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Monday, 2 December, 2002, 16:08 GMT
Williams confirmed as Archbishop
The new Archbishop meets children outside St Paul's Cathedral
The Archbishop is looking forward to challenges ahead
Dr Rowan Williams has officially become the Archbishop of Canterbury at a ceremony in St Paul's Cathedral in London.

The former Archbishop of Wales underwent his formal "confirmation of election" on Monday to become leader of the Church of England worldwide.

The ancient ceremony was presided over by the Archbishop of York Dr David Hope, with eight senior Bishops.

Dr Williams made the oath of allegiance to the Queen and the declaration of assent to the historic "formularies" of the Church of England.

He said afterwards it had been "very humbling" to be placed in such a historic and important position.


I seek to meet this new challenge... with hope, with joy and with enthusiasm

Dr Williams
"I pray for God's guidance as I seek to meet this new challenge - a challenge I face with a sense of inadequacy but also with hope, with joy and with enthusiasm," he said.

Dr Williams and his family will move from Wales to Lambeth Palace later this month, for a period of "rest, retreat and preparation".

He will not take up his public duties until after his enthronement in Canterbury in February.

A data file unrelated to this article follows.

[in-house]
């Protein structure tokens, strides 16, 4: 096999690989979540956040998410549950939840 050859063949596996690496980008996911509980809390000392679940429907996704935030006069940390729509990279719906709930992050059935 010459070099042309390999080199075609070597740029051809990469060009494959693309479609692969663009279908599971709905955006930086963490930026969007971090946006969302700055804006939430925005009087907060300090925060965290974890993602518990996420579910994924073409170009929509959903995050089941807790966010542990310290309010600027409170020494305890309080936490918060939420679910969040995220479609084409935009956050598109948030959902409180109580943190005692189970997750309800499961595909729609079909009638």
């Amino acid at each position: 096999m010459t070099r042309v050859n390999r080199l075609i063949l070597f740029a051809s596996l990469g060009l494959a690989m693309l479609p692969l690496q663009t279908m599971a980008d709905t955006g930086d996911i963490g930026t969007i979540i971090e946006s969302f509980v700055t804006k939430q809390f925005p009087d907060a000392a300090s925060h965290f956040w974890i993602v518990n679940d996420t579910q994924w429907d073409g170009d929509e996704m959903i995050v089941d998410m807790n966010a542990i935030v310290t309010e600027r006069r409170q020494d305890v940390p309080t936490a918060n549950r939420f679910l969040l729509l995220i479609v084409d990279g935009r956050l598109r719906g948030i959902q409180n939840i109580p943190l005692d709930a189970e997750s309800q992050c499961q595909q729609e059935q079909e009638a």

The ceremony was the second stage in the process of appointing the successor to Dr George Carey, who ended his 11-year stint in October.

Women bishops

Ahead of the ceremony, the 52-year-old risked conservative ire by speaking out for homosexuality.


He is going to be good for us but it is not going to be comfortable

Bishop of Southwark
"It seems to me rather sad, and rather revealing, that when it comes to sex we suddenly become much less intelligent about our reading of the Bible," he said in a BBC profile on Sunday.

"If the Bible is very clear - as I think it is - that a heterosexual indulging in homosexual activity for the sake of variety and gratification is not following the will of God, does that automatically say that that is the only sort of homosexual activity there could ever be?

"My own personal conclusion is that I can see a case for acknowledging faithful same sex relationships."

Dr Williams also criticised the pomp and circumstance of the Church.

He said the Church was too interested in status and titles.

'Firm and holy'

Dr Williams has also said the Church must get to grips with the even more divisive issue of ordaining women as bishops.

The Bishop of Southwark, the Right Reverend Tom Butler, told BBC Radio 4's Today programme Dr Williams would not "fudge" on important issues.

He said: "I think he will be a firm and holy leader.

"He is going to be good for us but it is not going to be comfortable."

Bishop Butler said Dr Williams would face disagreements but would have to "play himself" into the role first.

 WATCH/LISTEN
 ON THIS STORY
The BBC's Robert Piggott
"His radical views have made him a catalyst for conflict"
Tom Butler, Archbishop of Southwark
"He's a man who won't fudge issues"
Archbishop Cyril Okoracha, Nigerian Archbishop
"The main controversial issue around Dr Williams' appointment was that... he knowingly ordained practicing homosexuals"

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